The attitude of the self-justifying noble might easily have suggested those later childish struggles in which a sense of hidden guilt, of repeated failure in “being good,” plays so large a part, and humbles a child to the very dust. That the definite reminiscence evoked by the tomb belonged to an earlier period of rebellion may indicate that the Egyptian had not[Pg 164] yet learned to commune with his gods for spiritual refreshment.

Whether it is that the long days and magical nights on the Nile lend themselves to a revival of former states of consciousness, or that I had come to expect landmarks of individual development in Egypt, or, more likely still, that I had fallen into a profoundly reminiscent mood, I am unable to state; but certainly, as the Nile boat approached nearer to him “who sleeps in Philæ,” something of the Egyptian feeling for Osiris, the god to whom was attributed the romance of a hero and the character of a benefactor and redeemer, came to me through long-forgotten sensations. Typifying the annual “great affliction,” Osiris, who had submitted himself to death, mutilation, and burial in the earth, returned each Spring when the wheat and barley sprouted, bringing not only a promise of bread for the body but healing and comfort for the torn mind; an intimation that death itself is beneficent and may be calmly accepted as a necessary part of an ordered universe.

[Pg 165]

Day after day, seeing the rebirth of the newly planted fields on the banks of the Nile, and touched by a fresh sense of the enduring miracle of Spring with its inevitable analogy to the vicissitudes of human experience, one dimly comprehends how the pathetic legends of Osiris, by providing the Egyptian with an example for his own destiny, not only opened the way for a new meaning in life, but also gradually vanquished the terrors of death.

Again there came a faint memory of a child’s first apprehension that there may be poetry out-of-doors, of the discovery that myths have a foundation in natural phenomena, and at last a more definite reminiscence.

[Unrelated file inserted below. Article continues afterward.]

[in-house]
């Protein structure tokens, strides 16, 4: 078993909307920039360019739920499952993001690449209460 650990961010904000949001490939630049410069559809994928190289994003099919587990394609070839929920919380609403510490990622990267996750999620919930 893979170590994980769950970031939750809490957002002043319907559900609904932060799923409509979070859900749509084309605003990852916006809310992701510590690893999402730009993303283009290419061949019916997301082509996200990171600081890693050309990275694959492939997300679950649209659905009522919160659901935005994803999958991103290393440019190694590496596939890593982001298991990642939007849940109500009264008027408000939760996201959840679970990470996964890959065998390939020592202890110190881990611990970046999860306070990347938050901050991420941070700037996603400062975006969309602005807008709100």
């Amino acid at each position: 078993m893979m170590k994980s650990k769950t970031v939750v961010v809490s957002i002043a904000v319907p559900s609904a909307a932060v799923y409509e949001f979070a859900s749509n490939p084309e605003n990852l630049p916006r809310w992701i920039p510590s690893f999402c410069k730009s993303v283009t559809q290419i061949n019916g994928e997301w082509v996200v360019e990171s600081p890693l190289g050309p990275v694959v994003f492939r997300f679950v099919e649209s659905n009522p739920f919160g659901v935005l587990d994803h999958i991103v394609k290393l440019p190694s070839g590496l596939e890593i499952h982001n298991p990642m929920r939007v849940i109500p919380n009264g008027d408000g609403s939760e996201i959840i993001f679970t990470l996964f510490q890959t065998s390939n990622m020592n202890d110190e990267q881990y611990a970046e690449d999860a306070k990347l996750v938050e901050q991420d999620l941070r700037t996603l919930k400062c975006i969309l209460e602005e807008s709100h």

I saw myself a child of twelve standing stock-still on the bank of a broad-flowing river, with a little red house surrounded by low-growing willows on its opposite bank, striving to account to myself for a curious sense of familiarity, for a conviction that I had long ago known it all most intimately, although I had certainly never seen the Mississippi River before.[Pg 166] I remember that, much puzzled and mystified, at last I gravely concluded that it was one of those intimations of immortality that Wordsworth had written about, and I went back to my cousin’s camp in so exalted a frame of mind that the memory of the evening light shining through the blades of young corn growing in a field passed on the way has remained with me for more than forty years.

Was that fugitive sense of having lived before nearer to the fresher imaginations of the Egyptians, as it is nearer to the mind of a child? and did the myth of Osiris make them more willing to die because the myth came to embody a confidence in this transitory sensation of continuous life?

Such ghosts of reminiscence, coming to the individual as he visits one after another of the marvellous human documents on the banks of the Nile, may be merely manifestations of that new humanism which is perhaps the most precious possession of this generation, the belief that no altar at which living men have once devoutly worshipped, no oracle to whom a nation long[Pg 167] ago appealed in its moments of dire confusion, no gentle myth in which former generations have found solace, can lose all significance for us, the survivors.

Is it due to this same humanism that, in spite of the overweight of the tomb, Egypt never appears to the traveller as world-weary, or as a land of the dead? Although the slender fellaheen, whom he sees all day pouring the water of the Nile on their parched fields, use the primitive shaduf of their remote ancestors, and the stately women bear upon their heads water-jars of a shape unchanged for three thousand years, modern Egypt refuses to belong to the past and continually makes the passionate living appeal of those hard-pressed in the struggle for bread.

Under the smoking roofs of the primitive clay houses lifted high above the level of the fields, because resting on the ruins of villages which have crumbled there from time immemorial, mothers feed their children, clutched by the old fear that there is not enough for each to have his portion; and the traveller comes to realize with a[Pg 168] pang that the villages are built upon the bleak, barren places quite as the dead are always buried in the desert because no black earth can be spared, and that each new harvest, cut with sickles of a curve already ancient when Moses was born, in spite of its quick ripening, is garnered barely in time to save the laborer from actual starvation.